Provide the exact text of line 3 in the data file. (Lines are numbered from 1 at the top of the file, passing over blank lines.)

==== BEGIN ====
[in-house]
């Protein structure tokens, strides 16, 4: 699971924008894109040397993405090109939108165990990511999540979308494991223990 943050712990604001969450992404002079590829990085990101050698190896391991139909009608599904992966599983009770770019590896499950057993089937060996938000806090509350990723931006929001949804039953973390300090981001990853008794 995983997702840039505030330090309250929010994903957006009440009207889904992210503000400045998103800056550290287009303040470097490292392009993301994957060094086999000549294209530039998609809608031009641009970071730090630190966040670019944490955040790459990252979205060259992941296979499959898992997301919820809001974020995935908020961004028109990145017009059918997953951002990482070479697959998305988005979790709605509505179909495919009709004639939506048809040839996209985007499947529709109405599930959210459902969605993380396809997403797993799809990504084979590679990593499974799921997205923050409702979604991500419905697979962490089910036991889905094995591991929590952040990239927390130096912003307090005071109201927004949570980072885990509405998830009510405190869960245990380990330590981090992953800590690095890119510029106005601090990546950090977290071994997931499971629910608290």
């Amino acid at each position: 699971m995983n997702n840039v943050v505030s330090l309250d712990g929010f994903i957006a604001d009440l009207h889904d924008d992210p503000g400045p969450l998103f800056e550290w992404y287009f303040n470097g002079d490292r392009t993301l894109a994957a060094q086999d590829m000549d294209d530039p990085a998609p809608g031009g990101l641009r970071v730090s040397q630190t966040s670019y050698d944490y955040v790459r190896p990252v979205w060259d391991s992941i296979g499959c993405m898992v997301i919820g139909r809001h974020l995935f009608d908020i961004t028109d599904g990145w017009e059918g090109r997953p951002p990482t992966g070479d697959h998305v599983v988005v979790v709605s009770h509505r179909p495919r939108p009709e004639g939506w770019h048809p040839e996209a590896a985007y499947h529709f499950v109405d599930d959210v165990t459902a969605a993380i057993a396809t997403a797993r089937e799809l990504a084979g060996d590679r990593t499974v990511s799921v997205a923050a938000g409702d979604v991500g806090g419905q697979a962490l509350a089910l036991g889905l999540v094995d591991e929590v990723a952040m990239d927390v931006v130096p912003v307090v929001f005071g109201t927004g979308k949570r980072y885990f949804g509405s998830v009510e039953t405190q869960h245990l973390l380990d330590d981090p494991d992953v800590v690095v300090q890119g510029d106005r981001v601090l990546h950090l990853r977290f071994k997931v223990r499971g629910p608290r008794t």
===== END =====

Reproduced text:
């Amino acid at each position: 699971m995983n997702n840039v943050v505030s330090l309250d712990g929010f994903i957006a604001d009440l009207h889904d924008d992210p503000g400045p969450l998103f800056e550290w992404y287009f303040n470097g002079d490292r392009t993301l894109a994957a060094q086999d590829m000549d294209d530039p990085a998609p809608g031009g990101l641009r970071v730090s040397q630190t966040s670019y050698d944490y955040v790459r190896p990252v979205w060259d391991s992941i296979g499959c993405m898992v997301i919820g139909r809001h974020l995935f009608d908020i961004t028109d599904g990145w017009e059918g090109r997953p951002p990482t992966g070479d697959h998305v599983v988005v979790v709605s009770h509505r179909p495919r939108p009709e004639g939506w770019h048809p040839e996209a590896a985007y499947h529709f499950v109405d599930d959210v165990t459902a969605a993380i057993a396809t997403a797993r089937e799809l990504a084979g060996d590679r990593t499974v990511s799921v997205a923050a938000g409702d979604v991500g806090g419905q697979a962490l509350a089910l036991g889905l999540v094995d591991e929590v990723a952040m990239d927390v931006v130096p912003v307090v929001f005071g109201t927004g979308k949570r980072y885990f949804g509405s998830v009510e039953t405190q869960h245990l973390l380990d330590d981090p494991d992953v800590v690095v300090q890119g510029d106005r981001v601090l990546h950090l990853r977290f071994k997931v223990r499971g629910p608290r008794t």